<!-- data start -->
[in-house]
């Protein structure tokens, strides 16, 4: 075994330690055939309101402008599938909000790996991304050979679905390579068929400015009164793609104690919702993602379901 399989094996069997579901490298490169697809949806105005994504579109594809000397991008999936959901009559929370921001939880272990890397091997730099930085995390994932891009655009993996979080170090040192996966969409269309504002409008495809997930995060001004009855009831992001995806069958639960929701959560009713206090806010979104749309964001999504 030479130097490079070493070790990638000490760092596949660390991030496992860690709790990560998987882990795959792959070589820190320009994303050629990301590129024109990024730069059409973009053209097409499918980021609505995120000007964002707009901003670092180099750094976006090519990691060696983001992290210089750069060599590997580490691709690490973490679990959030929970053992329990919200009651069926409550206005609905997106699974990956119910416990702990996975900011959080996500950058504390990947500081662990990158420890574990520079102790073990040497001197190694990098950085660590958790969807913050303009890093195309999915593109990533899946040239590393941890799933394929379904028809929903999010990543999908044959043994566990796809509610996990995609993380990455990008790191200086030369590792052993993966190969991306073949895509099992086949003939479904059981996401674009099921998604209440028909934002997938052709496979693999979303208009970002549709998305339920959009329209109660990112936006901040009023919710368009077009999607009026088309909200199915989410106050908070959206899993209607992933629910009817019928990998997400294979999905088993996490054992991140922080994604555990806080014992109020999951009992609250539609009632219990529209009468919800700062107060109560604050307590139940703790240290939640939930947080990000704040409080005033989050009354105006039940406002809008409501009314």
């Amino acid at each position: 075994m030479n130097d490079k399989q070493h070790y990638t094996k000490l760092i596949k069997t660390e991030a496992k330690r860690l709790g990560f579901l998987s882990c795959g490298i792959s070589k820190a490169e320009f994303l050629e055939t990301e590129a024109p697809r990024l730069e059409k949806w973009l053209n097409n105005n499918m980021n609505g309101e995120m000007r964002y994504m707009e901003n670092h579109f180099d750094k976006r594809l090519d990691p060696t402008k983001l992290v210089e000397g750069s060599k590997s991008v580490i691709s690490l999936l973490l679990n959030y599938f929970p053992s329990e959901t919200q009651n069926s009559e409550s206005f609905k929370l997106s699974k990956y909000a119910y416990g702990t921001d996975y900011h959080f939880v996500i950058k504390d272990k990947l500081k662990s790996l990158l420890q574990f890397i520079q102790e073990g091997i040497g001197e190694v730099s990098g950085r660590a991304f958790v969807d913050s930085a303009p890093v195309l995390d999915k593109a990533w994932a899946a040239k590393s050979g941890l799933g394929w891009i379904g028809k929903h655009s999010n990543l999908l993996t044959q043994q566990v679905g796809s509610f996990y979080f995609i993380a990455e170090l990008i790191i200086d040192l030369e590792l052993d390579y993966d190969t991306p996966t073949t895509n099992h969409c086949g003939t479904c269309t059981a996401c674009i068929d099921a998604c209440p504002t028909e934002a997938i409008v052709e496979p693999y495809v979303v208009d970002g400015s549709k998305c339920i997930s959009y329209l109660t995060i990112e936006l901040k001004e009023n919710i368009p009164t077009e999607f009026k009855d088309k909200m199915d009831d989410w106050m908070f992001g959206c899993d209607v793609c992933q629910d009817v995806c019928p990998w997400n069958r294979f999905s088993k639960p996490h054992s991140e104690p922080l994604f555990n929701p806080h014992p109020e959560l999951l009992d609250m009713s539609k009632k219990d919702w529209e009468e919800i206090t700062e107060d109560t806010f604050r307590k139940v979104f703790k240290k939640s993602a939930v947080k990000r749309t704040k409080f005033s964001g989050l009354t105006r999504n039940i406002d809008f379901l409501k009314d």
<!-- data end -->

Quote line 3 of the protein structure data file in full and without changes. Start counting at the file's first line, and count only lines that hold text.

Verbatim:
């Amino acid at each position: 075994m030479n130097d490079k399989q070493h070790y990638t094996k000490l760092i596949k069997t660390e991030a496992k330690r860690l709790g990560f579901l998987s882990c795959g490298i792959s070589k820190a490169e320009f994303l050629e055939t990301e590129a024109p697809r990024l730069e059409k949806w973009l053209n097409n105005n499918m980021n609505g309101e995120m000007r964002y994504m707009e901003n670092h579109f180099d750094k976006r594809l090519d990691p060696t402008k983001l992290v210089e000397g750069s060599k590997s991008v580490i691709s690490l999936l973490l679990n959030y599938f929970p053992s329990e959901t919200q009651n069926s009559e409550s206005f609905k929370l997106s699974k990956y909000a119910y416990g702990t921001d996975y900011h959080f939880v996500i950058k504390d272990k990947l500081k662990s790996l990158l420890q574990f890397i520079q102790e073990g091997i040497g001197e190694v730099s990098g950085r660590a991304f958790v969807d913050s930085a303009p890093v195309l995390d999915k593109a990533w994932a899946a040239k590393s050979g941890l799933g394929w891009i379904g028809k929903h655009s999010n990543l999908l993996t044959q043994q566990v679905g796809s509610f996990y979080f995609i993380a990455e170090l990008i790191i200086d040192l030369e590792l052993d390579y993966d190969t991306p996966t073949t895509n099992h969409c086949g003939t479904c269309t059981a996401c674009i068929d099921a998604c209440p504002t028909e934002a997938i409008v052709e496979p693999y495809v979303v208009d970002g400015s549709k998305c339920i997930s959009y329209l109660t995060i990112e936006l901040k001004e009023n919710i368009p009164t077009e999607f009026k009855d088309k909200m199915d009831d989410w106050m908070f992001g959206c899993d209607v793609c992933q629910d009817v995806c019928p990998w997400n069958r294979f999905s088993k639960p996490h054992s991140e104690p922080l994604f555990n929701p806080h014992p109020e959560l999951l009992d609250m009713s539609k009632k219990d919702w529209e009468e919800i206090t700062e107060d109560t806010f604050r307590k139940v979104f703790k240290k939640s993602a939930v947080k990000r749309t704040k409080f005033s964001g989050l009354t105006r999504n039940i406002d809008f379901l409501k009314d």